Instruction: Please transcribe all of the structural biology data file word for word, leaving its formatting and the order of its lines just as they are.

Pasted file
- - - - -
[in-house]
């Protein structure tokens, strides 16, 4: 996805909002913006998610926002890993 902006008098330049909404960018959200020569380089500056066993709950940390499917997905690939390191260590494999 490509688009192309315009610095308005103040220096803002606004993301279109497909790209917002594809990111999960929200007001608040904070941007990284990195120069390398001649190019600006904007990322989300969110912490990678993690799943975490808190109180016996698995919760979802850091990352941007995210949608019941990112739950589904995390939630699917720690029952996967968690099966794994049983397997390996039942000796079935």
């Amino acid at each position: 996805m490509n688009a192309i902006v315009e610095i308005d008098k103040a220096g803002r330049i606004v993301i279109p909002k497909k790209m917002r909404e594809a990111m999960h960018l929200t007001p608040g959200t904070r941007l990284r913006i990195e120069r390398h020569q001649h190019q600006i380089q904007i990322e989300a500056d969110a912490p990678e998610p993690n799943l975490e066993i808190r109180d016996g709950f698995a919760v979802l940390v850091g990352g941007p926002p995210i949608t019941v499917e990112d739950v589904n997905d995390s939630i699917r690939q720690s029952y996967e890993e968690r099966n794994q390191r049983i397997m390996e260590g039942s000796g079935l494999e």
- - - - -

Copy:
[in-house]
């Protein structure tokens, strides 16, 4: 996805909002913006998610926002890993 902006008098330049909404960018959200020569380089500056066993709950940390499917997905690939390191260590494999 490509688009192309315009610095308005103040220096803002606004993301279109497909790209917002594809990111999960929200007001608040904070941007990284990195120069390398001649190019600006904007990322989300969110912490990678993690799943975490808190109180016996698995919760979802850091990352941007995210949608019941990112739950589904995390939630699917720690029952996967968690099966794994049983397997390996039942000796079935």
């Amino acid at each position: 996805m490509n688009a192309i902006v315009e610095i308005d008098k103040a220096g803002r330049i606004v993301i279109p909002k497909k790209m917002r909404e594809a990111m999960h960018l929200t007001p608040g959200t904070r941007l990284r913006i990195e120069r390398h020569q001649h190019q600006i380089q904007i990322e989300a500056d969110a912490p990678e998610p993690n799943l975490e066993i808190r109180d016996g709950f698995a919760v979802l940390v850091g990352g941007p926002p995210i949608t019941v499917e990112d739950v589904n997905d995390s939630i699917r690939q720690s029952y996967e890993e968690r099966n794994q390191r049983i397997m390996e260590g039942s000796g079935l494999e």